First couple of days in Paradise
Trip Start Mar 02, 2011
23Trip End Nov 20, 2011
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The northern area of the island is real wild, wild West. Cactuses reaching for the sky, tumble weed rolling in the breeze, and any real trees were bleached white by the Ecuadorian sun
I have to add at this stage that not all was well in Paradise. Yet again I had eaten a little too locally and had another bout of food poisoning – fortunately not Typhoid as I convinced myself for a good few hours. Anyway, my only real desire, and I know it sounds terrible considering I had just got to the Galapagos, was to hole up in a hotel until the worst had passed.
A few antibiotics, several gallons of water and 48 hours later, I was alive again. I ventured off into the daylight and found a little fish market on the waterfront. I knew it was a fish market because there was about 20 pelicans and a few sea lions pestering some men in wellies. The pelicans were playing a cunning game of grandmother’s footsteps trying to get closer to the fish while the fishermen were otherwise engaged chatting up the local ladies! At this point I met a Kiwi guy called Tim and we decided to head off to meet "Lonesome George", a giant 150 year old tortoise on the Charles Darwin Research Centre just out of town
In the afternoon, Tim and I headed to the Tortuga Bay which is a beach a couple of kilometers from town. I was feeling much better at this point despite having lost lunch (just keeping people up to date). The first beach we came to had a cracking swell and I was pretty envious of the few surfers that were making the most of it. However it was the lagoon beyond that we had been told would be more appropriate to our needs. On the way we came face to face with several marine iguanas all spitting at us. I thought these mini dinosaurs were hilarious with their ugly little faces and scaly bodies. Apparently they are their own micro desalination plants as they are unable to digest the vast amounts of salt they ingest with their diet of sea algae. Considering they began life many moons ago as land iguanas and it was only the lack of land based food that forced them to hunt underwater. Now that’s evolution folks. Amazing! The lagoon beyond was pretty cool and I had a paddle and got quite artsy with the old point and shoot.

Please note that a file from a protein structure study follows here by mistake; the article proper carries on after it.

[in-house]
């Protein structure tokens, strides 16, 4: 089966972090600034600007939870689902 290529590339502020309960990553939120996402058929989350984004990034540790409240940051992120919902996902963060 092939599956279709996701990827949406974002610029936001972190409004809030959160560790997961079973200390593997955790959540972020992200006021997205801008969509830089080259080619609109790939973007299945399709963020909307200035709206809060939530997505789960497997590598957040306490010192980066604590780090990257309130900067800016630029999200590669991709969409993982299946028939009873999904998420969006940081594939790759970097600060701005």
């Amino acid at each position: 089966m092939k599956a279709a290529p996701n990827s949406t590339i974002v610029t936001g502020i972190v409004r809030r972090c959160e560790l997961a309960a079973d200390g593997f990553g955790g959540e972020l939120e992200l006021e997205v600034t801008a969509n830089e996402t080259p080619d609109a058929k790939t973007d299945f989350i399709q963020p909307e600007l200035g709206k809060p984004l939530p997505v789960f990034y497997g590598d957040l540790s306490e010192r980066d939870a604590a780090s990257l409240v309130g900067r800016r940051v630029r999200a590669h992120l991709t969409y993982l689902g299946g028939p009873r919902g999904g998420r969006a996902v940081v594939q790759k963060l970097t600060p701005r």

That evening we rendezvoused at a little bar where I happened to catch up with a couple I’d met in Guayaquil so we all had dinner together. And yes, I kept it down! All in all a very good if belated start to my Galapagos adventure.